EgyptAir crash: Second flight recorder recovered
The flight data recorder from the EgyptAir plane that crashed in the Mediterranean Sea last month has been retrieved, Egyptian investigators say.
The news comes a day after search teams recovered the cockpit voice recorder from the wreckage of Flight MS804.
Both recorders, known as the "black boxes", are crucial to discovering why the Airbus A320 came down on 19 May, killing all 66 people on board.
The plane was flying from Paris to Cairo when it vanished from radar.
Investigators have said it is too early to rule out any causes for the crash, including terrorism.
The Egyptian investigation committee said the data recorder had been "retrieved in several pieces" by a specialist ship, the John Lethbridge.
The ship, operated by Deep Ocean Search, found the plane's wreckage on Wednesday in several locations about 290km (180 miles) north of the Egyptian coast, at a depth of about 3,000m (9,800ft).
The data recorder is usually located in the plane's tail along with the voice recorder, which had to be salvaged in stages on Thursday because it was badly damaged.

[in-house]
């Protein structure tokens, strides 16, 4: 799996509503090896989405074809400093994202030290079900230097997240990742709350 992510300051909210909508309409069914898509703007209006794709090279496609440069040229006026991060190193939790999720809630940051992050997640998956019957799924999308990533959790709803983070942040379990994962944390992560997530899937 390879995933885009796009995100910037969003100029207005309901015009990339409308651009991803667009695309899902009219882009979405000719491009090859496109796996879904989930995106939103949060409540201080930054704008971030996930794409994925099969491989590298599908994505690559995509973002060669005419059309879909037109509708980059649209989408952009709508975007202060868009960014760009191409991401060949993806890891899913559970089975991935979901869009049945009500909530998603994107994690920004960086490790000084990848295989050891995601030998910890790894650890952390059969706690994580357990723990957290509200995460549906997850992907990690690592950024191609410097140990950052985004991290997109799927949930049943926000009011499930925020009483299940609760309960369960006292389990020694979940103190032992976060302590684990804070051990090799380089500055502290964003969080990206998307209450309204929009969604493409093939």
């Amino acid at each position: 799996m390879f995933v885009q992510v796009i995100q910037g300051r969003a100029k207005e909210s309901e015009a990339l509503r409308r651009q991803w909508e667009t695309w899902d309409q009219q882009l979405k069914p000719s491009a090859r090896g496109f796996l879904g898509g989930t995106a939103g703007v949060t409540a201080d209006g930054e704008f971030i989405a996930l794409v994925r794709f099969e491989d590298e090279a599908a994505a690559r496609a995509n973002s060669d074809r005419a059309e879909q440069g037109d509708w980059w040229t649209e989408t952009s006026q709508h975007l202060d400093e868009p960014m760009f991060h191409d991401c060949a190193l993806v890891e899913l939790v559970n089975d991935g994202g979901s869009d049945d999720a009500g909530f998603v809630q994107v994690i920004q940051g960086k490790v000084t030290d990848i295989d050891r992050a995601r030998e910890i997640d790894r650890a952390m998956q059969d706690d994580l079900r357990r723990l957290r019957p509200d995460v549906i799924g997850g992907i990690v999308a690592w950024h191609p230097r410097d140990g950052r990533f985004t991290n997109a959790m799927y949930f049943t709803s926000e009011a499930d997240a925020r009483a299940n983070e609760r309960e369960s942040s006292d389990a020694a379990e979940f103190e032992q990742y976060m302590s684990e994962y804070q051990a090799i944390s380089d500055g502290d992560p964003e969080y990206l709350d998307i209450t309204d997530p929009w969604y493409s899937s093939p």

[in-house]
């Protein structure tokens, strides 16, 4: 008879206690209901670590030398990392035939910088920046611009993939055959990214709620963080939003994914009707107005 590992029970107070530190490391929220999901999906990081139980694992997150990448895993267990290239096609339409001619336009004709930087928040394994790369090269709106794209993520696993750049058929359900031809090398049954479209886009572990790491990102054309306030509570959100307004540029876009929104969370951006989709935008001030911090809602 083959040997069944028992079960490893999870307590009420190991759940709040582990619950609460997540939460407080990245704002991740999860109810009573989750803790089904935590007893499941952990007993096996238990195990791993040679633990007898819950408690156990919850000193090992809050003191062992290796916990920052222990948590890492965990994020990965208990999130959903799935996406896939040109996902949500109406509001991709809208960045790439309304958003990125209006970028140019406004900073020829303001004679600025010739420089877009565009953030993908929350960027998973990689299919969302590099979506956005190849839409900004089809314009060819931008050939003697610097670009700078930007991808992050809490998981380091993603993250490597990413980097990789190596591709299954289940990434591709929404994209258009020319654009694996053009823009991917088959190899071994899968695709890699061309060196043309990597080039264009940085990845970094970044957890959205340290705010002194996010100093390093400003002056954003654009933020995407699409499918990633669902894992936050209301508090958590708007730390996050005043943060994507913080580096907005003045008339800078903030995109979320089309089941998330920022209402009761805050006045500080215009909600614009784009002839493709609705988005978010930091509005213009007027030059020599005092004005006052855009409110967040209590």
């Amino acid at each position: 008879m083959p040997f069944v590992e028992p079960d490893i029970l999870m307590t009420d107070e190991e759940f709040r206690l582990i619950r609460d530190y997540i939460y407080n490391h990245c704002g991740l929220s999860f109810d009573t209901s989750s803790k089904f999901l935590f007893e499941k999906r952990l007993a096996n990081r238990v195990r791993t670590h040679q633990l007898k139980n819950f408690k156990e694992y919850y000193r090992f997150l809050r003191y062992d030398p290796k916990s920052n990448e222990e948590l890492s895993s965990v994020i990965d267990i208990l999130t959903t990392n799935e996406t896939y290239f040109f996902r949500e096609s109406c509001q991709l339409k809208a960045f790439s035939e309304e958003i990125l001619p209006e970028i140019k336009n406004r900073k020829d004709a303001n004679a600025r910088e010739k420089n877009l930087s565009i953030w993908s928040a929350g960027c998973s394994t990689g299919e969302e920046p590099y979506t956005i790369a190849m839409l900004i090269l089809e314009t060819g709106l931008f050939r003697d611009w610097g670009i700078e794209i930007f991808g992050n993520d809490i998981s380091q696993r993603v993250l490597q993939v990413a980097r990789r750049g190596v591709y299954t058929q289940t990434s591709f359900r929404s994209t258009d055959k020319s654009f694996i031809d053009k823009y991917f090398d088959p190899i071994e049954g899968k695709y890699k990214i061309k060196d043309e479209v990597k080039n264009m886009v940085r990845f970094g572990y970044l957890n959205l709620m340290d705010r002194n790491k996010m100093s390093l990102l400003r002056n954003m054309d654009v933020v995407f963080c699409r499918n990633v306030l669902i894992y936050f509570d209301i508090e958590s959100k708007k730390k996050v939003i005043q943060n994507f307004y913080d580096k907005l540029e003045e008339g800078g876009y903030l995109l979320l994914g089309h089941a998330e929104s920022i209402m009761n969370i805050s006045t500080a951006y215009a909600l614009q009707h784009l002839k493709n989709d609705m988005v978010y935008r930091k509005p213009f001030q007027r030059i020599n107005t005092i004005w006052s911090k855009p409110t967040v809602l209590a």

The investigation committee said the data from the second recorder's memory unit will be downloaded once it has been transferred to the Egyptian port of Alexandria.
The data recorder gathers information about the plane's speed, altitude and direction.
Earlier on Friday, an unnamed official in the investigation committee told AP news agency that the voice recorder's data was already being analysed by experts, including representatives of France's air safety agency and the plane's manufacturer, Airbus.
The cause of the crash remains a mystery.
Egypt's civil aviation minister has said a terrorist attack is more likely than a technical failure.
Automated electronic messages sent by the plane revealed that smoke detectors went off in a toilet and in the avionics area below the cockpit, minutes before the plane's signal was lost.
On Monday, the investigation committee confirmed that radar data showed the plane turned 90 degrees left and then 360 degrees to the right, dropping from 11,300m (37,000ft) to 4,600m (15,000ft) and then 3,000m (9.800ft) before it disappeared.
What do we know so far?
- EgyptAir Flight MS804 vanished over the eastern Mediterranean early on Thursday 19 May with 66 passengers and crew on board
- Some surface debris was found 290km (180 miles) north of the Egyptian city of Alexandria
- Wreckage was subsequently found in several locations at a depth of about 3,000m (9,800ft)
- Signals from the plane indicated that smoke was detected in the toilet and in the avionics area below the cockpit
- Aircraft made a 90-degree left turn followed by a 360-degree turn to the right before vanishing off radar